Embryonic subcellular distribution of 13-cis- and all-trans-retinoic acid indicates differential cytosolic/nuclear localization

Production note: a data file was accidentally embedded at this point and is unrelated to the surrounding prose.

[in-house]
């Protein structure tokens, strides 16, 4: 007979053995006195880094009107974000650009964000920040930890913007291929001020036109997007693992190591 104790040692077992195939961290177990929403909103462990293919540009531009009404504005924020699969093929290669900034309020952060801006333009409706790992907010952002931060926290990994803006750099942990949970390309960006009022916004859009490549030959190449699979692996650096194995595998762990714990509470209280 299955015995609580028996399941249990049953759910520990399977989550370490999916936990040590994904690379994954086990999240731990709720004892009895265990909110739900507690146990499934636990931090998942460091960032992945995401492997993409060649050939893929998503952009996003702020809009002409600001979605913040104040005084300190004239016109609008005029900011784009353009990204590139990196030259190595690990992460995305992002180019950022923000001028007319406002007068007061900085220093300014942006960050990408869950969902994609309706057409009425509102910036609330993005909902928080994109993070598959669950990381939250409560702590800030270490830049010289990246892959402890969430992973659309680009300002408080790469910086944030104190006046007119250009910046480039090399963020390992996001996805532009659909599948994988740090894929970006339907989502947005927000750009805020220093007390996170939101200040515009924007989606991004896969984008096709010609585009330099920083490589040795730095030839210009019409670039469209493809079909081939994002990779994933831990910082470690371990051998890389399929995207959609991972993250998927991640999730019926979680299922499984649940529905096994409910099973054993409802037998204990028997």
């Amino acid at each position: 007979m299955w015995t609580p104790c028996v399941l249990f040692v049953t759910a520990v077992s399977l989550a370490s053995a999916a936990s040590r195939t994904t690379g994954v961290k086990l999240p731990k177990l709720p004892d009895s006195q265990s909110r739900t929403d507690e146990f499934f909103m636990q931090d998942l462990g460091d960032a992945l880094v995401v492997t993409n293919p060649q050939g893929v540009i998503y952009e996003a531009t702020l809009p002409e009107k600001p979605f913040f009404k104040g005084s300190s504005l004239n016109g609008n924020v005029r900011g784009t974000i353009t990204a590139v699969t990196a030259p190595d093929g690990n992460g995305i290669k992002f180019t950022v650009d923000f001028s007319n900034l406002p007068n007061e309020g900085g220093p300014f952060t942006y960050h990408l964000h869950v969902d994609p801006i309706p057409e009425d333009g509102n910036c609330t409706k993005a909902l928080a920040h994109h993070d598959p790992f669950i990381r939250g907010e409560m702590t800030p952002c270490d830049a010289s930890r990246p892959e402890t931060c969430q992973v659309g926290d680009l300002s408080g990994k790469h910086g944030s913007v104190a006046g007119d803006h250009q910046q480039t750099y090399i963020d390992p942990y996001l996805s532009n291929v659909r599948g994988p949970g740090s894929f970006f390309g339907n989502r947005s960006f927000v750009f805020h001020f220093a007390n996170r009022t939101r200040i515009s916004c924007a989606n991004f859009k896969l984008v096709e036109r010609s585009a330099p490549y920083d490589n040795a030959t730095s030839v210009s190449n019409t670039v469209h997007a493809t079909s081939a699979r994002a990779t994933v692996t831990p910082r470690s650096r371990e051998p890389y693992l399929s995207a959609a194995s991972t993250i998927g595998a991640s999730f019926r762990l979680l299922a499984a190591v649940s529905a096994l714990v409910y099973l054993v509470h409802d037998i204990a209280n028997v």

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Isotretinoin (13-cis-retinoic acid [13CRA], Accutane®) is used for the treatment of dermatological diseases. Isotretinoin is, however, teratogenic in animals and humans. The mechanism of action of its teratogenicity is still not clearly identified. It has little or no binding properties to cytosolic retinoid-binding proteins or nuclear retinoid receptors (RAR, RXR). One hypothesis is that the teratogenicity of 2 approximately equipotent teratogenic doses of 13CRA and all-trans-retinoic acids (ATRA) could mainly be correlated to ATRA in the nuclei, where the retinoic acid receptors (RARs) are located. To test this hypothesis, female mice at gestational day 11 were treated with approximately equipotent teratogenic doses of 13-cis-retinoic acid (100 mg/kg orally) or all-transretinoic acid (10 mg/kg orally) and sacrificed 1 h and 4 h after administration. Embryos were homogenized and centrifuged into 4 fractions, and the purity of the fractions was tested by quantification of marker constituents for various cell compartments. We analyzed, by RP-HPLC, nuclear, mitochondrial, microsomal, and cytosolic fractions, as well as embryo homogenate and maternal plasma. After treatment with 13-cis-retinoic acid, this substance was mainly located in the nuclear fraction of the embryo (∼82%), whereas all-trans-retinoic acid, after ATRA treatment, was mainly located in the cytosolic supernatant (∼64%). The binding to cellular retinoid-binding protein (CRABP) may limit the access of ATRA to the nucleus, in contrast to 13CRA, which does not bind to CRABP. The concentration of ATRA in the nuclear fraction was similar after administration of either 13CRA or ATRA. The teratogenic activity of 13-cis-retinoic acid could therefore be explained by its access to the nucleus and its possible conversion to all-trans-retinoic acids, which will interact with the nuclear retinoid receptors.

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